The Bernina (2328m) summit has two lakes, the Lago Nero and Lago Bianco, the black lake with its dark blue waters flowing to the Danube and the Black sea and the white lake with its glacier milk flowing to the Mediterranean Sea.
From the summit, a long continuous descent passes the customs station on the road to Livigno, a duty free zone in Italy, and down through a thin larch forest to the bottom of the hill in the Val Poschiavo (1093m). Passing through San Carlo where the RhB runs through the center of town on a one lane section between buildings.
We rode over the relatively flat Bernina Pass (2328m), took some pictures and descended the long and fast runs down to Poschiavo (1014m) and squeezed through the narrows of San Antonio where the RhB tracks pass between buildings in the middle of a one lane street.
It's a flat run to where we joined forces once more Lago di Poschiavo and Miralago from which we descended to Brusio for a rich lunch with the finest home made ice cream as a topper at Hotel Bottoni, located just above the helical railway viaduct. From there it's a short descent to Tirano and Italy where we rode a kilometer or so down the Valtellina to cut across to Stazzona, the shortcut to the Aprica Pass.
We rode around Lago Poschiavo to Miralago to look back at the magnificent panorama that is often reflected in the reflecting pool of the lake. From here it is a short swift descent to Brusio to Hotel Bottoni, just above the beautiful loop of the railway. We got a good nights rest in spite of the sound of train wheels making the famous curve a couple of times during the night.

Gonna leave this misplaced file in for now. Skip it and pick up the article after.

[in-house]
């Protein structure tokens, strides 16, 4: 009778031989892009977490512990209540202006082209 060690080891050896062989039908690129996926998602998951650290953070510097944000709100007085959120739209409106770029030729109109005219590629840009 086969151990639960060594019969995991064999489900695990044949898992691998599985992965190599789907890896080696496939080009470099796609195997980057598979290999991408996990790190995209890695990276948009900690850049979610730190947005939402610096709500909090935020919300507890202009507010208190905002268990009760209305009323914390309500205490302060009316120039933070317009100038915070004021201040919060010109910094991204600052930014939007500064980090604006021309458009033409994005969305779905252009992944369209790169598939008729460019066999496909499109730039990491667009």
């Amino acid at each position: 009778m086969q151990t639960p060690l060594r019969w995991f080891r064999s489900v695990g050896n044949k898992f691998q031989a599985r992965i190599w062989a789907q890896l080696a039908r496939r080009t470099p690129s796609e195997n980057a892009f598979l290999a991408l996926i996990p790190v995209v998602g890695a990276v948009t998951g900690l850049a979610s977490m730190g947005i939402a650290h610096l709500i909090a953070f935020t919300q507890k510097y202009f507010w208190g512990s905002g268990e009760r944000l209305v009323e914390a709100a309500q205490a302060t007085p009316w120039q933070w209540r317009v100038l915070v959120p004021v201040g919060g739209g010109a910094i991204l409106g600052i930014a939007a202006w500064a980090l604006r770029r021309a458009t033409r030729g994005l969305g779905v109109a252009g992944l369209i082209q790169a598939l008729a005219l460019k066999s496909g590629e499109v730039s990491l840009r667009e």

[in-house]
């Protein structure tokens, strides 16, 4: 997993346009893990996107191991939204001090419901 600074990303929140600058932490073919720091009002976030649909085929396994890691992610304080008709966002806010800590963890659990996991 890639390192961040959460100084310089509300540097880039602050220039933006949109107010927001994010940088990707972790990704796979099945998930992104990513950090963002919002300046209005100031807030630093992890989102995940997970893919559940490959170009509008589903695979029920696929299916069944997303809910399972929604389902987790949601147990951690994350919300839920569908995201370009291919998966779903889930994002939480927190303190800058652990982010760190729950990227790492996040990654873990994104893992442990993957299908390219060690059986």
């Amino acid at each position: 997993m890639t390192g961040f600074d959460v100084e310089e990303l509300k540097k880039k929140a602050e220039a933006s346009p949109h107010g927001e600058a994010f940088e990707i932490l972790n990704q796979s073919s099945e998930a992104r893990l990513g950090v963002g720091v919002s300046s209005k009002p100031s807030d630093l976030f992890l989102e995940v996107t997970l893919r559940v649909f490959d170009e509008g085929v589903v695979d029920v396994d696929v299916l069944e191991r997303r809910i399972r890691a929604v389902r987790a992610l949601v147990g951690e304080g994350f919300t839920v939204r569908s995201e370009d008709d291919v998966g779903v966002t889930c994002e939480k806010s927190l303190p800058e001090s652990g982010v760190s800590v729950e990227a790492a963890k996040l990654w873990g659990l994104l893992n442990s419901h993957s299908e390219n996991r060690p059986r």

Under sunshine and billowing clouds we rolled down past the Brusio Loop to Campocologno, the Italian border and mini rail yard in the street to appreciate the European market as we crossed without stopping for a passport inspection. At Madonna di Tirano (430m), we took a right turn down the Valtellina, crossing over to Stazzona , a small village from which a narrow woodsy road climbs to SN39 the Aprica Pass that sweeps up the walls of the Val de Cortena to Aprica (1175m).
From Aprica the road descends gradually to Édolo (690m) after which we passed Monno (1067m), at the north end of the Mortirolo pass that, from my perception has no benefit other than being steep, narrow, and part of the Giro d'Italia, although it is a shortcut from Tirano to Ponte di Legno (1258m) the base of the Gavia pass. We are now on NS42, the Tonale pass route where we made a short visit with my good friend Silvano Macculotti's hotel, the Veduta Dell Adamello in Temú.
He invited us to stay for lunch, which he was preparing, but being an hour early, we chose to ride on and make sandwiches in Ponte di Legno on a bench next to the roaring Frigidolfo that cascades through the center of this picturesque town. We took the main street, now paved with polished black and white granite tile, that was once the highway, up the valley to Apollonia (1415m) where the Gavia climb begins. The hotel there has been remodeled and looks much finer than when I once stayed there.
I stopped at the gazebo where Apollonia mineral water runs from a spigot. This is naturally carbonated rusty water that is said to give one the power to climb the hill, the hill that was once more of a challenge because it was unpaved and loose in the hairpin curves. We also stopped at the point where the highway department decided to not widen the road but to pave it as is. A collection of intimidating warning signs about the road make a good backdrop for a photo with rider.